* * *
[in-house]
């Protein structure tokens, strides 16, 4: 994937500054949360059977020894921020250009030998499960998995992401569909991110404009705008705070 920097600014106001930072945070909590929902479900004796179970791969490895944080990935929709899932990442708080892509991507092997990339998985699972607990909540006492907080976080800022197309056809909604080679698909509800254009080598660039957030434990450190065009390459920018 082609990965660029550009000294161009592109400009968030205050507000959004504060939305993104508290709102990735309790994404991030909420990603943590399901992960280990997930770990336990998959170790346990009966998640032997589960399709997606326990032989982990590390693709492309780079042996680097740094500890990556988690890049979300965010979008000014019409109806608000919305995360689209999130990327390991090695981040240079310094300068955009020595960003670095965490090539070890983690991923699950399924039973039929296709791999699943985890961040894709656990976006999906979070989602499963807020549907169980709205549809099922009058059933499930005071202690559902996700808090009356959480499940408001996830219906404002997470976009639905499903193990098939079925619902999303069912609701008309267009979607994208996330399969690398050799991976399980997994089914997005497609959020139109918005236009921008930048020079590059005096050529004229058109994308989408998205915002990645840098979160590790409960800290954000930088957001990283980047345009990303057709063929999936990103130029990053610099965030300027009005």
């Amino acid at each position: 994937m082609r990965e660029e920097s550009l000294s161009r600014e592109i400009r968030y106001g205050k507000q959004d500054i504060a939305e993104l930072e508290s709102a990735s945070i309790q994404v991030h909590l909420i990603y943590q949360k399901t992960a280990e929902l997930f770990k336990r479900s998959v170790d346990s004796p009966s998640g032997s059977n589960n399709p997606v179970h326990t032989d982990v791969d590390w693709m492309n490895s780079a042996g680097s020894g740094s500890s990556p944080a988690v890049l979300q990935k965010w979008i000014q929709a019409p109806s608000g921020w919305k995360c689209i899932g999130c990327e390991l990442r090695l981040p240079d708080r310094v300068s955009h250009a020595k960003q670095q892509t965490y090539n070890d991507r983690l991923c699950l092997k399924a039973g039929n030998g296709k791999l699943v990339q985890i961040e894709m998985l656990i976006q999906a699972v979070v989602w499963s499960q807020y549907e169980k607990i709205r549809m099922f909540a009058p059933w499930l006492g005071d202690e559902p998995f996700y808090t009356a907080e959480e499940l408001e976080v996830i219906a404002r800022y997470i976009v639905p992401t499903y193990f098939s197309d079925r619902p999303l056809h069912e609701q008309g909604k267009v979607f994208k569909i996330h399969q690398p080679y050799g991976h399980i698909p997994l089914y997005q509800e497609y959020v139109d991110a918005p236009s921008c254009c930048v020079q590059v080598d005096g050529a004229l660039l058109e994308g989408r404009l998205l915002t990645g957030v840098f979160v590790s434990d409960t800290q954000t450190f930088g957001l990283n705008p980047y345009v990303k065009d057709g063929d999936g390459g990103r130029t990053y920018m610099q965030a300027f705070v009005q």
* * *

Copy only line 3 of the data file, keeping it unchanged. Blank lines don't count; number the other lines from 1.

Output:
């Amino acid at each position: 994937m082609r990965e660029e920097s550009l000294s161009r600014e592109i400009r968030y106001g205050k507000q959004d500054i504060a939305e993104l930072e508290s709102a990735s945070i309790q994404v991030h909590l909420i990603y943590q949360k399901t992960a280990e929902l997930f770990k336990r479900s998959v170790d346990s004796p009966s998640g032997s059977n589960n399709p997606v179970h326990t032989d982990v791969d590390w693709m492309n490895s780079a042996g680097s020894g740094s500890s990556p944080a988690v890049l979300q990935k965010w979008i000014q929709a019409p109806s608000g921020w919305k995360c689209i899932g999130c990327e390991l990442r090695l981040p240079d708080r310094v300068s955009h250009a020595k960003q670095q892509t965490y090539n070890d991507r983690l991923c699950l092997k399924a039973g039929n030998g296709k791999l699943v990339q985890i961040e894709m998985l656990i976006q999906a699972v979070v989602w499963s499960q807020y549907e169980k607990i709205r549809m099922f909540a009058p059933w499930l006492g005071d202690e559902p998995f996700y808090t009356a907080e959480e499940l408001e976080v996830i219906a404002r800022y997470i976009v639905p992401t499903y193990f098939s197309d079925r619902p999303l056809h069912e609701q008309g909604k267009v979607f994208k569909i996330h399969q690398p080679y050799g991976h399980i698909p997994l089914y997005q509800e497609y959020v139109d991110a918005p236009s921008c254009c930048v020079q590059v080598d005096g050529a004229l660039l058109e994308g989408r404009l998205l915002t990645g957030v840098f979160v590790s434990d409960t800290q954000t450190f930088g957001l990283n705008p980047y345009v990303k065009d057709g063929d999936g390459g990103r130029t990053y920018m610099q965030a300027f705070v009005q």